We did not pay for the service. I even asked a couple neighbors if maybe there guy was taking care of ours by accident. I never even caught the guy in the act because he typically went through in the middle of the night. With three young boys and an expectant mother at home, it was a very welcome gesture.

2009-Dec-25, 09:27 PM
About three years ago, I was attending a bike rally in La Grange, Kentucky, which is roughly 550 miles away. I managed to pull off a one man crash, which broke 6 ribs and put my Valkyrie motorcycle into an inoperable state.

A fellow biker, whom I had only exchanged words with a few times, told me to not worry about getting the bike home, he would take care of it. I was expecting to have to pull it home, with my wife driving, and she has no experience pulling a trailer.

A week later, I am in the hospital again, with blood clots, and this gentleman shows up with my bike, on his trailer, unloads it by himself into my garage and comes by the hospital to see me. Was a bit offended that I offered to pay his gas money at LEAST..... said, I always wanted to see this part of the country and I had a bonus to spend.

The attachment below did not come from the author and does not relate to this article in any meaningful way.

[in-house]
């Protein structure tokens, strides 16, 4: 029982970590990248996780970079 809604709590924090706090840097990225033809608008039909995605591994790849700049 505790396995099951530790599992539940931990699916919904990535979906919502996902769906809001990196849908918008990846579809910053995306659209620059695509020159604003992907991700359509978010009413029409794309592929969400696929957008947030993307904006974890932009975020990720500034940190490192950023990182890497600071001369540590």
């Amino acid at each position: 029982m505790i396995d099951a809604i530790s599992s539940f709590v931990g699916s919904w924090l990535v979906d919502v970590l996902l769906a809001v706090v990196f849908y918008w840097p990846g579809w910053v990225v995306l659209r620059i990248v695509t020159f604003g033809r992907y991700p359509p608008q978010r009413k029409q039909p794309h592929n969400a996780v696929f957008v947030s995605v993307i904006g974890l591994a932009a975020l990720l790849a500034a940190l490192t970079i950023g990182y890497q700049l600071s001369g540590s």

Then he headed back home. Pretty cool.


2009-Dec-26, 01:52 AM
Where I live the winters get pretty snowy, and people are always sliding off the roads. That said, the only time I've seen anyone actaully having a tow truck pull them out was a pickup that needed a flatbed to get home anyways--they found the one big rock on that streatch of raod and tore up their fron suspension.

That''s why I have a tow strap in my truck at all times--I've lost track of how many cars I've pulled back on the road myself...

2009-Dec-28, 11:09 PM
Thanks everyone for your stories - I've been busy with Christmas but I've enjoyed reading them.

rommel, you did a good thing. I know this sounds cheesy and corny, but there are several reasons I wouldn't mind being rich - apart from being able to buy the things I wnat, I'd also be able to help out my friends, family and total strangers. When I was younger, I didn't have a problem lending money to anyone and not getting it back. I was just careful to only lend the money who I knew would use it properly and I would only loan the amount I'd be willing to lose. So if they never paid me back (and I would never ask) then I wouldn't be upset over the loss.